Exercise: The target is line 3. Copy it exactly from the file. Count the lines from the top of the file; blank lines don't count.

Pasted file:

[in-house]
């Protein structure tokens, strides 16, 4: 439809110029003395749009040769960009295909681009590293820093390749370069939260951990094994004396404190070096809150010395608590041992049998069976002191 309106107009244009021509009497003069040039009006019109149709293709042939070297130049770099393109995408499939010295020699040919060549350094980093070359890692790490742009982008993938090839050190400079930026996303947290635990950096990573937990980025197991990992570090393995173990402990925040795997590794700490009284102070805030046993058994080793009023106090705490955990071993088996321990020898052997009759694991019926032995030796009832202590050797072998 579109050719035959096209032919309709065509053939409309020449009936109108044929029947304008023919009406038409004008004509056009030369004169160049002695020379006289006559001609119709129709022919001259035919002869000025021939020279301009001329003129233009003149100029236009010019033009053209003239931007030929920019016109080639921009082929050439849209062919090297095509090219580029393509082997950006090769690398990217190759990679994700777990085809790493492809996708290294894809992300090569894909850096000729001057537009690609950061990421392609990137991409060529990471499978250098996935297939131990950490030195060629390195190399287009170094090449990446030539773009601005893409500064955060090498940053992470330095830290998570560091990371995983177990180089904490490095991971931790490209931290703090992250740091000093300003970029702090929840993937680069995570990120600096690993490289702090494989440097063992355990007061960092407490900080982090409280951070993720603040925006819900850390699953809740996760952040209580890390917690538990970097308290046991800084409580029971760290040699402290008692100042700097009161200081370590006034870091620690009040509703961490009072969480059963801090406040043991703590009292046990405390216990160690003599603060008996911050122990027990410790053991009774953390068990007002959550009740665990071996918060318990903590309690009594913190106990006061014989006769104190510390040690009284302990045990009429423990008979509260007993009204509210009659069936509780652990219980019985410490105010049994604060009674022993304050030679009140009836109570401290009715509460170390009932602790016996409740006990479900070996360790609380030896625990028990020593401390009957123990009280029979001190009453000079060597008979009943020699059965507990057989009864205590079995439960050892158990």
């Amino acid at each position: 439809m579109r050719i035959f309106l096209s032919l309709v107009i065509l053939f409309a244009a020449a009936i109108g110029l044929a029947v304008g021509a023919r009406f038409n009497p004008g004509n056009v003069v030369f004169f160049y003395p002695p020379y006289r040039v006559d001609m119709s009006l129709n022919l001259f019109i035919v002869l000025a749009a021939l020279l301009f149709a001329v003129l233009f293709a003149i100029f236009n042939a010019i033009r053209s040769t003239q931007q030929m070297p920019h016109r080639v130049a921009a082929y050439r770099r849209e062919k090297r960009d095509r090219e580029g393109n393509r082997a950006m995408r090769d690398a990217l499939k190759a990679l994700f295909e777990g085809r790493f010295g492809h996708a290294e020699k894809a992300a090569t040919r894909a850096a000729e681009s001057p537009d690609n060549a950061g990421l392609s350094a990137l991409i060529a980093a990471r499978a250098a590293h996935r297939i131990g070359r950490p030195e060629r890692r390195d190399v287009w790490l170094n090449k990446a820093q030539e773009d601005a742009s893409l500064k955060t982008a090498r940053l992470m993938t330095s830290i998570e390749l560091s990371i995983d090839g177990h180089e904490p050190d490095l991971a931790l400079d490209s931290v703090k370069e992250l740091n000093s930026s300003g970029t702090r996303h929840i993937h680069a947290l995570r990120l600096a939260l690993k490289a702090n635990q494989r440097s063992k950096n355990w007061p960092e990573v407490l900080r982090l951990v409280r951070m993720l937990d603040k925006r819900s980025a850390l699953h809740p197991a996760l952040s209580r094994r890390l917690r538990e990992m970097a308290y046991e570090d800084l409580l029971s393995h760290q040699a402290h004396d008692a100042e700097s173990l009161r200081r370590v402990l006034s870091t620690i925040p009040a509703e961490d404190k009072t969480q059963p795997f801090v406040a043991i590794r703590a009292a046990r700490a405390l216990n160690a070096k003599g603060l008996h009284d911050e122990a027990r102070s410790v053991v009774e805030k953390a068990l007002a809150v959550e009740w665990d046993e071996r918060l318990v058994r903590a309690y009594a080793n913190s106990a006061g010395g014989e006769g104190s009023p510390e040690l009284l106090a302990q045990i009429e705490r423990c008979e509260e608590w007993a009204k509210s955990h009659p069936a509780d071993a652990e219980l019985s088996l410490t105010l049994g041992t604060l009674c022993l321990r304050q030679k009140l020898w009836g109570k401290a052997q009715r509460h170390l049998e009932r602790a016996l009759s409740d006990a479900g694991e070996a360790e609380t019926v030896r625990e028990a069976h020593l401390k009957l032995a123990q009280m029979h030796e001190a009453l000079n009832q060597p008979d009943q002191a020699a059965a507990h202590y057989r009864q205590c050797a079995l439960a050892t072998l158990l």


């Amino acid at each position: 439809m579109r050719i035959f309106l096209s032919l309709v107009i065509l053939f409309a244009a020449a009936i109108g110029l044929a029947v304008g021509a023919r009406f038409n009497p004008g004509n056009v003069v030369f004169f160049y003395p002695p020379y006289r040039v006559d001609m119709s009006l129709n022919l001259f019109i035919v002869l000025a749009a021939l020279l301009f149709a001329v003129l233009f293709a003149i100029f236009n042939a010019i033009r053209s040769t003239q931007q030929m070297p920019h016109r080639v130049a921009a082929y050439r770099r849209e062919k090297r960009d095509r090219e580029g393109n393509r082997a950006m995408r090769d690398a990217l499939k190759a990679l994700f295909e777990g085809r790493f010295g492809h996708a290294e020699k894809a992300a090569t040919r894909a850096a000729e681009s001057p537009d690609n060549a950061g990421l392609s350094a990137l991409i060529a980093a990471r499978a250098a590293h996935r297939i131990g070359r950490p030195e060629r890692r390195d190399v287009w790490l170094n090449k990446a820093q030539e773009d601005a742009s893409l500064k955060t982008a090498r940053l992470m993938t330095s830290i998570e390749l560091s990371i995983d090839g177990h180089e904490p050190d490095l991971a931790l400079d490209s931290v703090k370069e992250l740091n000093s930026s300003g970029t702090r996303h929840i993937h680069a947290l995570r990120l600096a939260l690993k490289a702090n635990q494989r440097s063992k950096n355990w007061p960092e990573v407490l900080r982090l951990v409280r951070m993720l937990d603040k925006r819900s980025a850390l699953h809740p197991a996760l952040s209580r094994r890390l917690r538990e990992m970097a308290y046991e570090d800084l409580l029971s393995h760290q040699a402290h004396d008692a100042e700097s173990l009161r200081r370590v402990l006034s870091t620690i925040p009040a509703e961490d404190k009072t969480q059963p795997f801090v406040a043991i590794r703590a009292a046990r700490a405390l216990n160690a070096k003599g603060l008996h009284d911050e122990a027990r102070s410790v053991v009774e805030k953390a068990l007002a809150v959550e009740w665990d046993e071996r918060l318990v058994r903590a309690y009594a080793n913190s106990a006061g010395g014989e006769g104190s009023p510390e040690l009284l106090a302990q045990i009429e705490r423990c008979e509260e608590w007993a009204k509210s955990h009659p069936a509780d071993a652990e219980l019985s088996l410490t105010l049994g041992t604060l009674c022993l321990r304050q030679k009140l020898w009836g109570k401290a052997q009715r509460h170390l049998e009932r602790a016996l009759s409740d006990a479900g694991e070996a360790e609380t019926v030896r625990e028990a069976h020593l401390k009957l032995a123990q009280m029979h030796e001190a009453l000079n009832q060597p008979d009943q002191a020699a059965a507990h202590y057989r009864q205590c050797a079995l439960a050892t072998l158990l």